March 2, 2017

DOL Proposes 60-Day Delay for Fiduciary Rule, Asks for Quick Comments on Delay and Economic Analysis

On March 2, 2017, the Department of Labor (DOL) published a proposed rule that would delay the “applicability date” of the 2016 final rule for 60 days (until June 9, 2017 instead of April 10, 2017). The final rule redefines who is a fiduciary as a result of providing investment advice to plan participants and individual retirement account owners. The applicability date is the date on which affected parties actually have to comply with the final rule.

The DOL’s action is in response to a February 3, 2017 Presidential Memorandum to the Secretary of Labor (Memorandum) directing the Secretary to determine whether the final rule adversely affects the ability of Americans to gain access to retirement information and financial advice, and requiring the determination to include updated economic and legal analyses. If the Secretary concludes that the rule does have such an adverse impact, the Secretary must rescind or revise the final rule.

The DOL asks for comments on the 60-day delay within 15 days, March 17, 2017. It also asks for comments on the other issues raised by the Memorandum, including the economic and legal analyses by April 17, 2017.

The DOL proposed the delay because it does not believe it has sufficient time before the April 10, 2017 current applicability date to complete the examination mandated by the Memorandum. The 60-day delay minimizes the negative consequences of delaying the applicability date while giving the DOL sufficient time to receive updated information for the new economic analysis it is required to make. The DOL may need to further delay the applicability date so it has time to complete the necessary economic analysis to justify revising or revoking the final rule.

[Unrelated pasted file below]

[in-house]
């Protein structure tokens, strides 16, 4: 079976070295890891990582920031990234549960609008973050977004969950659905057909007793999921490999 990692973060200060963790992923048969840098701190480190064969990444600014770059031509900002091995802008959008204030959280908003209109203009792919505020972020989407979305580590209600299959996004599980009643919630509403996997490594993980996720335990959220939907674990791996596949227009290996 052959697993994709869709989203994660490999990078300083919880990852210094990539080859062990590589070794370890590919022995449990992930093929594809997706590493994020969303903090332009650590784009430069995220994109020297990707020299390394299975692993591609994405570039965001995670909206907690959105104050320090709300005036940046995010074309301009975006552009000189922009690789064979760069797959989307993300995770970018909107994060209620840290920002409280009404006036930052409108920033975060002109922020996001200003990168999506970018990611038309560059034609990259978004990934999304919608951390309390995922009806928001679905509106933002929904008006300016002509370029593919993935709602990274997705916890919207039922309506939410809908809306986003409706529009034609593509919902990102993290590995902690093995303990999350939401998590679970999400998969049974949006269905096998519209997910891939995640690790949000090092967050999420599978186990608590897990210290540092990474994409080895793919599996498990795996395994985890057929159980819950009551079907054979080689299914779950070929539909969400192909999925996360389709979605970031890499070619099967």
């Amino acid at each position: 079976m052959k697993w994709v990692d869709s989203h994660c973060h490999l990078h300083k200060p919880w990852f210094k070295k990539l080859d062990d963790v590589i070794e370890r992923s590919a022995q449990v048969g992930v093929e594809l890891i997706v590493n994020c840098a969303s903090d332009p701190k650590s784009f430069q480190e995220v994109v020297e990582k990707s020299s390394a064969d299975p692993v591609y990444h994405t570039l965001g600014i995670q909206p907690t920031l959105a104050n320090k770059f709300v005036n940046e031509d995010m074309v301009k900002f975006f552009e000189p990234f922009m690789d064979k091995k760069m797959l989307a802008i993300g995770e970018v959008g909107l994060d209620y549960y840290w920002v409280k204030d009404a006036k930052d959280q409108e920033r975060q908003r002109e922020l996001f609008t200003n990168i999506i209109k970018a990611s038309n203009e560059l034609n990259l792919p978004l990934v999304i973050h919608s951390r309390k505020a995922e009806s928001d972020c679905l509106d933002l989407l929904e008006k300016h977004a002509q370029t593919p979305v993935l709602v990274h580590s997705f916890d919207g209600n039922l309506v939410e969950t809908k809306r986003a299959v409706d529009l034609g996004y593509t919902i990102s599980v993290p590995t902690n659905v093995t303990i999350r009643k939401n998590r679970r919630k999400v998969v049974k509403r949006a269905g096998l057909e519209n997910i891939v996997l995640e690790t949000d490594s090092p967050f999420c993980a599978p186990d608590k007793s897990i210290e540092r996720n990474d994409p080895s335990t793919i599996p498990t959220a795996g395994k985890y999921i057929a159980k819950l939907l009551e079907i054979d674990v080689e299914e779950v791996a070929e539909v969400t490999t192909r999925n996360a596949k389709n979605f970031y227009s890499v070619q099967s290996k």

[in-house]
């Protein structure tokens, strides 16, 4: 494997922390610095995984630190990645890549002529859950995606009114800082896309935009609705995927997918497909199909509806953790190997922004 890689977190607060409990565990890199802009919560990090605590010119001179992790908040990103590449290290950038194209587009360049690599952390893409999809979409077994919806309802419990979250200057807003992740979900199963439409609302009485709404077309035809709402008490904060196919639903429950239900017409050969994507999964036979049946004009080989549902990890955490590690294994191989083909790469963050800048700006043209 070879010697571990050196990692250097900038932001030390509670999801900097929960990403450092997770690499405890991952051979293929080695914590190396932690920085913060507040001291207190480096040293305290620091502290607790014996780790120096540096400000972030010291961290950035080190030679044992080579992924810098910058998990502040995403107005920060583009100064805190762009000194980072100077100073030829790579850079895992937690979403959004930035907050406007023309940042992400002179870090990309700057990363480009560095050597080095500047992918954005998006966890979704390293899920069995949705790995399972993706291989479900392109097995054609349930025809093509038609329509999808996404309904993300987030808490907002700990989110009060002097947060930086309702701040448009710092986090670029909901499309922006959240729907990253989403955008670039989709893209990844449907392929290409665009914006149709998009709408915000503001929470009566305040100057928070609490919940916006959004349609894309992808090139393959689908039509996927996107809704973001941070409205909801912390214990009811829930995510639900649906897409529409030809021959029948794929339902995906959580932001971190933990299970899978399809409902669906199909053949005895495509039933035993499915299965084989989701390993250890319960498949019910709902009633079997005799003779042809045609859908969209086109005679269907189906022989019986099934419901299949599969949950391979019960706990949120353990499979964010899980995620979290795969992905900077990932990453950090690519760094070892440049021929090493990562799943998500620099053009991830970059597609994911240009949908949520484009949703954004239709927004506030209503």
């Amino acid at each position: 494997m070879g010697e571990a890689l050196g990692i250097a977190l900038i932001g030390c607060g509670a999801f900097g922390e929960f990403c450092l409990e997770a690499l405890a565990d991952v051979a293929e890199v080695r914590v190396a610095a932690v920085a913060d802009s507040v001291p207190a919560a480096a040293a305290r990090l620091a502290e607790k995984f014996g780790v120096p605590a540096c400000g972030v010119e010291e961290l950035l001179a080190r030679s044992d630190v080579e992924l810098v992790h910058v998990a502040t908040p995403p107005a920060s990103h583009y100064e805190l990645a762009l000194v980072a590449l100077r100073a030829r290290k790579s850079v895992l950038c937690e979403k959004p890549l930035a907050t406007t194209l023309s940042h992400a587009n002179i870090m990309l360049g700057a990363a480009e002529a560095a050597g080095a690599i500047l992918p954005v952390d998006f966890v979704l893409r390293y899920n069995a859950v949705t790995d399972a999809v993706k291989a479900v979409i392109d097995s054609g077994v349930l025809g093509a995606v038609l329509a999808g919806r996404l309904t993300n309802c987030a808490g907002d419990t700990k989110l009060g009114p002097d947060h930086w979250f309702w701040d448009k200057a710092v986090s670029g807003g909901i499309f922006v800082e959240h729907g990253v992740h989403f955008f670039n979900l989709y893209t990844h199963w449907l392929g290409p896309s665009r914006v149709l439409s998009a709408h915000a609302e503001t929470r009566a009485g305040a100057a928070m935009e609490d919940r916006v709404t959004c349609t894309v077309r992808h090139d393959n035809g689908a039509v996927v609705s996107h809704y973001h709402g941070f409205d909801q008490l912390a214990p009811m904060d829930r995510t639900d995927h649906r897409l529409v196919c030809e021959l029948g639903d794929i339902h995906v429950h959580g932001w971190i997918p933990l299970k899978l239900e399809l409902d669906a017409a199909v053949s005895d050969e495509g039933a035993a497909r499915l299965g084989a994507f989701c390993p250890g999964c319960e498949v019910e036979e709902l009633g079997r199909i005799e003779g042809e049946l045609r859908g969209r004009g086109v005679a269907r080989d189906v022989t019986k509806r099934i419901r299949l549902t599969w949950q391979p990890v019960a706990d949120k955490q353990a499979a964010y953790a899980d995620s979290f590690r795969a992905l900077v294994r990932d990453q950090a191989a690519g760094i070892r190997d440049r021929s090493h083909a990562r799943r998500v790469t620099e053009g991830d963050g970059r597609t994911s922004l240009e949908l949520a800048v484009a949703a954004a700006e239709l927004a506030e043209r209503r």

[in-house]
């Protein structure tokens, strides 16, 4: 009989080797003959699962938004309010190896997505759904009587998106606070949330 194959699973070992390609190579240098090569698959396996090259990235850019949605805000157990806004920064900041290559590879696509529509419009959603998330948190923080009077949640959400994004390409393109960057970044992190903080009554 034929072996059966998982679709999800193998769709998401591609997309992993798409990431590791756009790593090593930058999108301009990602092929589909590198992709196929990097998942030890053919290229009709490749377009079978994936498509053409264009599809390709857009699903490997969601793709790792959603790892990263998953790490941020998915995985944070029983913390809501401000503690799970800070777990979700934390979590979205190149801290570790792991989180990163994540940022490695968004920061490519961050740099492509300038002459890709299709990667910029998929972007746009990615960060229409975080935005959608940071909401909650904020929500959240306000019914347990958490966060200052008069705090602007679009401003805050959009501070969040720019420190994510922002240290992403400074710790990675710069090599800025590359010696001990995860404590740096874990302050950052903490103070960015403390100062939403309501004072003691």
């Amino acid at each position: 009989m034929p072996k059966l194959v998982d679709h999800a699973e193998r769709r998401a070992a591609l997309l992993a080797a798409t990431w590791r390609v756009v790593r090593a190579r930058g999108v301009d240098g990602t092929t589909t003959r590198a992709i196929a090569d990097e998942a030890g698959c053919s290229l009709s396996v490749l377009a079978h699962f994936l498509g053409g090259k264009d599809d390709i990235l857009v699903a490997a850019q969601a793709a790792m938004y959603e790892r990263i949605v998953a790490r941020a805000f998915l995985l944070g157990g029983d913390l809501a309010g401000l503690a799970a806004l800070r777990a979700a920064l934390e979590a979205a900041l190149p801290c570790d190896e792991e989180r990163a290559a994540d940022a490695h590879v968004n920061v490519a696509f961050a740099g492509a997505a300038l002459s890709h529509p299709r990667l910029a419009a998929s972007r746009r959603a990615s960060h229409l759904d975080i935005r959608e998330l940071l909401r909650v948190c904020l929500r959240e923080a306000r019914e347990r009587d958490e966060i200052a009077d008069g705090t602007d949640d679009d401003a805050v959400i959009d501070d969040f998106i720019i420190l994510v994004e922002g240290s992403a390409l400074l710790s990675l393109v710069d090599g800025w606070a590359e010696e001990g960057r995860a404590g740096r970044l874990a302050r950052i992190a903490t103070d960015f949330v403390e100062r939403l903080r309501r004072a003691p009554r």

Because the primary impact of the final rule would be on the providers of investment advice and not on employer-sponsored retirement plans, plan sponsors are not likely to be significantly affected by a delay in implementation of the final rule. The impact of any further action must be evaluated when it occurs.

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